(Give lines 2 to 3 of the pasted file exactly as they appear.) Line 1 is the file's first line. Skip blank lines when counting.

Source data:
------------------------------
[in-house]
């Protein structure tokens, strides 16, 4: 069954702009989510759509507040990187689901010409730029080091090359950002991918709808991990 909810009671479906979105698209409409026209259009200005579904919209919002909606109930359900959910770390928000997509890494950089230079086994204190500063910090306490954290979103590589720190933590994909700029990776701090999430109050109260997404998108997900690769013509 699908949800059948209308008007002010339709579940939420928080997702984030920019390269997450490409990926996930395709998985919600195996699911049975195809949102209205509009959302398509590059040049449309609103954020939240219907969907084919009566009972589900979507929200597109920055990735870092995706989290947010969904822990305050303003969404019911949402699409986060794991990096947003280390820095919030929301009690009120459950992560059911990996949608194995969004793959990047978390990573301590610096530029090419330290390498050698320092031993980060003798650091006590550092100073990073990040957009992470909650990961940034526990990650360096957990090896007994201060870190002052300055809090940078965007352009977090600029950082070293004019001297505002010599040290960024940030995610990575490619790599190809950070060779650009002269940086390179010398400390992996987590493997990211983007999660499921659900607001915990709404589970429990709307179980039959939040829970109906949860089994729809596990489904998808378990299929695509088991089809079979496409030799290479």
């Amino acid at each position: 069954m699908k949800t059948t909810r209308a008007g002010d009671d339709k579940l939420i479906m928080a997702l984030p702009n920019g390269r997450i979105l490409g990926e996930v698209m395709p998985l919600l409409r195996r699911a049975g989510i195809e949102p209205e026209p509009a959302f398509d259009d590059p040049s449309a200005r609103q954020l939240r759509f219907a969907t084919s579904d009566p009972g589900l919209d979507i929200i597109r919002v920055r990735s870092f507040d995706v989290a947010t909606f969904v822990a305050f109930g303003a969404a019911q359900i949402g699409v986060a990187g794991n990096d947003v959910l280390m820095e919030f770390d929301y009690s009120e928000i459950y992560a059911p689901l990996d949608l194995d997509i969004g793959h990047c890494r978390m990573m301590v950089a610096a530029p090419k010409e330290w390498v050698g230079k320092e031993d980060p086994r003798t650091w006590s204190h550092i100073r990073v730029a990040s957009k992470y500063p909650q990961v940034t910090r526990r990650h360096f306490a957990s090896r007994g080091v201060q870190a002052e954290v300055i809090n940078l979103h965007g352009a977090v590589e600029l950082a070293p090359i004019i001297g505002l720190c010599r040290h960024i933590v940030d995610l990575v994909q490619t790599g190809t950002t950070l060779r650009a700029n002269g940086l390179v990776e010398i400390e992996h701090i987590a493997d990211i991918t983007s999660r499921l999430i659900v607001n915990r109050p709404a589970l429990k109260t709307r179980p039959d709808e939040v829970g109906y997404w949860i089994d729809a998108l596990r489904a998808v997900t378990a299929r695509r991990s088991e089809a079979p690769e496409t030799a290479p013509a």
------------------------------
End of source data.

């Protein structure tokens, strides 16, 4: 069954702009989510759509507040990187689901010409730029080091090359950002991918709808991990 909810009671479906979105698209409409026209259009200005579904919209919002909606109930359900959910770390928000997509890494950089230079086994204190500063910090306490954290979103590589720190933590994909700029990776701090999430109050109260997404998108997900690769013509 699908949800059948209308008007002010339709579940939420928080997702984030920019390269997450490409990926996930395709998985919600195996699911049975195809949102209205509009959302398509590059040049449309609103954020939240219907969907084919009566009972589900979507929200597109920055990735870092995706989290947010969904822990305050303003969404019911949402699409986060794991990096947003280390820095919030929301009690009120459950992560059911990996949608194995969004793959990047978390990573301590610096530029090419330290390498050698320092031993980060003798650091006590550092100073990073990040957009992470909650990961940034526990990650360096957990090896007994201060870190002052300055809090940078965007352009977090600029950082070293004019001297505002010599040290960024940030995610990575490619790599190809950070060779650009002269940086390179010398400390992996987590493997990211983007999660499921659900607001915990709404589970429990709307179980039959939040829970109906949860089994729809596990489904998808378990299929695509088991089809079979496409030799290479």
């Amino acid at each position: 069954m699908k949800t059948t909810r209308a008007g002010d009671d339709k579940l939420i479906m928080a997702l984030p702009n920019g390269r997450i979105l490409g990926e996930v698209m395709p998985l919600l409409r195996r699911a049975g989510i195809e949102p209205e026209p509009a959302f398509d259009d590059p040049s449309a200005r609103q954020l939240r759509f219907a969907t084919s579904d009566p009972g589900l919209d979507i929200i597109r919002v920055r990735s870092f507040d995706v989290a947010t909606f969904v822990a305050f109930g303003a969404a019911q359900i949402g699409v986060a990187g794991n990096d947003v959910l280390m820095e919030f770390d929301y009690s009120e928000i459950y992560a059911p689901l990996d949608l194995d997509i969004g793959h990047c890494r978390m990573m301590v950089a610096a530029p090419k010409e330290w390498v050698g230079k320092e031993d980060p086994r003798t650091w006590s204190h550092i100073r990073v730029a990040s957009k992470y500063p909650q990961v940034t910090r526990r990650h360096f306490a957990s090896r007994g080091v201060q870190a002052e954290v300055i809090n940078l979103h965007g352009a977090v590589e600029l950082a070293p090359i004019i001297g505002l720190c010599r040290h960024i933590v940030d995610l990575v994909q490619t790599g190809t950002t950070l060779r650009a700029n002269g940086l390179v990776e010398i400390e992996h701090i987590a493997d990211i991918t983007s999660r499921l999430i659900v607001n915990r109050p709404a589970l429990k109260t709307r179980p039959d709808e939040v829970g109906y997404w949860i089994d729809a998108l596990r489904a998808v997900t378990a299929r695509r991990s088991e089809a079979p690769e496409t030799a290479p013509a």